"no condemnation" (rm 8:1)
"Then perhaps it will bear fruit. If not, it shall be cut down." —Luke 13:9
In today's Gospel reading, Jesus bluntly states that if we don't bear fruit, we will suffer a tragic end and be cut down like a barren tree. In other words, if we don't lead people to Christ, or at least try to lead them, we sin. We will be punished, unless we repent.
This month we celebrate World Mission Sunday. Most of us believe we should share our faith. We agree that if many people gave their lives to Jesus, this world would be a much better place. We realize that somebody shared their faith with us. So we see why we ought to pass on the favor. Consequently, hardly anyone is against missionary work or evangelization. Yet we still don't do it. What's the problem?
One of the obstacles to evangelizing is self-condemnation. When we feel condemned, worthless, unforgiven, and guilty, we aren't aware of any "good news" to share. Even if we theoretically believed in the good news of Jesus, we wouldn't feel adequate to express it. To come out of self-condemnation, we must renew our baptisms, for when we were baptized into Christ (Rm 6:3), we were freed from condemnation (Rm 8:1). We must also repent of sin. When we are guilty of sin, we expose ourselves again to condemnation. We may also need to be healed. Many of us have repented, confessed our sins, and are forgiven, but may not feel forgiven. We need healing to come out of self-condemnation. Then we will be more likely to go out and share our faith, the faith by which we have been healed.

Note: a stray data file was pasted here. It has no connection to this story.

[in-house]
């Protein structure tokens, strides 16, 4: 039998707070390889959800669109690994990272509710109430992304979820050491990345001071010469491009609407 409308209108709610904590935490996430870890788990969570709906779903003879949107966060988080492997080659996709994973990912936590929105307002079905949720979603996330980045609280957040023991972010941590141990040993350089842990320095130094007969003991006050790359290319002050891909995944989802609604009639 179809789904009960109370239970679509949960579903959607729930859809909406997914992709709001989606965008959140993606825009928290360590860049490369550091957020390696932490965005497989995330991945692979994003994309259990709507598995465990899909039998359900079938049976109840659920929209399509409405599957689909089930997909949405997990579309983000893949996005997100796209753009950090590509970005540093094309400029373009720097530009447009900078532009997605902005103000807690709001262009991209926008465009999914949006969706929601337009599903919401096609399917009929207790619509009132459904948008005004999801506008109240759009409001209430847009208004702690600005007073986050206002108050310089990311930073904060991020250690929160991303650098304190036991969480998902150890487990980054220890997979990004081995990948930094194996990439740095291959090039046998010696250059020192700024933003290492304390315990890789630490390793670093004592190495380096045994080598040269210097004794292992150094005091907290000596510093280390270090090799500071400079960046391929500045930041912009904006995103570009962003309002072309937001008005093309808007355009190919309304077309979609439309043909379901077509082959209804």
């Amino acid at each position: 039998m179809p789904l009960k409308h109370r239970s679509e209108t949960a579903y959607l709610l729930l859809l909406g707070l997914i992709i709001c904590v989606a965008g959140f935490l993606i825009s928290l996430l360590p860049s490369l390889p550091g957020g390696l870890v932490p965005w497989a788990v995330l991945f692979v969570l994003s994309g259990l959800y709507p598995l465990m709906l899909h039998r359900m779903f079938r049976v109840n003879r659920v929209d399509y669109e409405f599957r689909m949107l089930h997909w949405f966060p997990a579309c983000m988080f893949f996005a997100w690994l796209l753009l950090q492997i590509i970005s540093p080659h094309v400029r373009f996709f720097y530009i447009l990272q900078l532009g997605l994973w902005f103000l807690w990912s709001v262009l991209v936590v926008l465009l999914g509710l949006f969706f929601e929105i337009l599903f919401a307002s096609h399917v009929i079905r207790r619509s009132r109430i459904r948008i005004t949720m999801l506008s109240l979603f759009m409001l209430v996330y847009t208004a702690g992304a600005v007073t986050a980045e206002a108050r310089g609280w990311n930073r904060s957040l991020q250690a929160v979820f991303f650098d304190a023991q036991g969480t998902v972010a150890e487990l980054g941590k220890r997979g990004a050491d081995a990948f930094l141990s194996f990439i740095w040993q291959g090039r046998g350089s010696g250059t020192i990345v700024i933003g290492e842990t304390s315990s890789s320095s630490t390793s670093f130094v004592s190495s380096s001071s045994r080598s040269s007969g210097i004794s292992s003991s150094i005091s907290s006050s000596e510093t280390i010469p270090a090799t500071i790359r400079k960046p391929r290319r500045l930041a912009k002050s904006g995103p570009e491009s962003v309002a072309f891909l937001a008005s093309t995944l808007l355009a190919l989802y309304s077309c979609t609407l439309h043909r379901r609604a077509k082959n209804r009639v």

Prayer: Father, free me completely from condemnation so I will tell everyone about the One Who freed me.
Promise: "But you are not in the flesh; you are in the Spirit, since the Spirit of God dwells in you." —Rm 8:9
Praise: A man attempted to kill St. Anthony after he converted the man's mistress. Anthony expressed his forgiveness by having the death penalty dropped from the man's sentence.
Rescript: †Reverend Joseph R. Binzer, Vicar General of the Archdiocese of Cincinnati, June 3, 2009
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